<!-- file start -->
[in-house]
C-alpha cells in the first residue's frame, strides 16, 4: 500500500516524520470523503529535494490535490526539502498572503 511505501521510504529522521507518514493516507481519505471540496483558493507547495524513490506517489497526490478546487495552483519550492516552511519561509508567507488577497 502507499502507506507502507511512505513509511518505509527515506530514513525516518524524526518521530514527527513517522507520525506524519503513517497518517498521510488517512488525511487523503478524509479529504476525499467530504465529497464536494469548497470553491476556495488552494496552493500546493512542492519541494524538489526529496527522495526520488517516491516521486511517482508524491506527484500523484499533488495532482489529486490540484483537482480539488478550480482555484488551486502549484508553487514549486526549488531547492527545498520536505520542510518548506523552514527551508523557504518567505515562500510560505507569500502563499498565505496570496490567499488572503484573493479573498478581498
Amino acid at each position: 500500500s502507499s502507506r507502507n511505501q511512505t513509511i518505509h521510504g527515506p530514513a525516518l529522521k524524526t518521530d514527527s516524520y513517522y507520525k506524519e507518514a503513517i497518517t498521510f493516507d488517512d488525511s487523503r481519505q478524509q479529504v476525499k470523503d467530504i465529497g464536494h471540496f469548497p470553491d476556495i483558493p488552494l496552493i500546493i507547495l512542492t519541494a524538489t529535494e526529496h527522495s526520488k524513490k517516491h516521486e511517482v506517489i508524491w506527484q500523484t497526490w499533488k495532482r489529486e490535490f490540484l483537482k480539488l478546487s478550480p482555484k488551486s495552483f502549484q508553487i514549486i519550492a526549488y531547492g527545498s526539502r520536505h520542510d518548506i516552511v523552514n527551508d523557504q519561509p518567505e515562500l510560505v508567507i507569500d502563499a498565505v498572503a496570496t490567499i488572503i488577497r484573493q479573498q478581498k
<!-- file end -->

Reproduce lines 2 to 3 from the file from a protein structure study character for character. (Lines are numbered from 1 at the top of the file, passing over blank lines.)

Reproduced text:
C-alpha cells in the first residue's frame, strides 16, 4: 500500500516524520470523503529535494490535490526539502498572503 511505501521510504529522521507518514493516507481519505471540496483558493507547495524513490506517489497526490478546487495552483519550492516552511519561509508567507488577497 502507499502507506507502507511512505513509511518505509527515506530514513525516518524524526518521530514527527513517522507520525506524519503513517497518517498521510488517512488525511487523503478524509479529504476525499467530504465529497464536494469548497470553491476556495488552494496552493500546493512542492519541494524538489526529496527522495526520488517516491516521486511517482508524491506527484500523484499533488495532482489529486490540484483537482480539488478550480482555484488551486502549484508553487514549486526549488531547492527545498520536505520542510518548506523552514527551508523557504518567505515562500510560505507569500502563499498565505496570496490567499488572503484573493479573498478581498
Amino acid at each position: 500500500s502507499s502507506r507502507n511505501q511512505t513509511i518505509h521510504g527515506p530514513a525516518l529522521k524524526t518521530d514527527s516524520y513517522y507520525k506524519e507518514a503513517i497518517t498521510f493516507d488517512d488525511s487523503r481519505q478524509q479529504v476525499k470523503d467530504i465529497g464536494h471540496f469548497p470553491d476556495i483558493p488552494l496552493i500546493i507547495l512542492t519541494a524538489t529535494e526529496h527522495s526520488k524513490k517516491h516521486e511517482v506517489i508524491w506527484q500523484t497526490w499533488k495532482r489529486e490535490f490540484l483537482k480539488l478546487s478550480p482555484k488551486s495552483f502549484q508553487i514549486i519550492a526549488y531547492g527545498s526539502r520536505h520542510d518548506i516552511v523552514n527551508d523557504q519561509p518567505e515562500l510560505v508567507i507569500d502563499a498565505v498572503a496570496t490567499i488572503i488577497r484573493q479573498q478581498k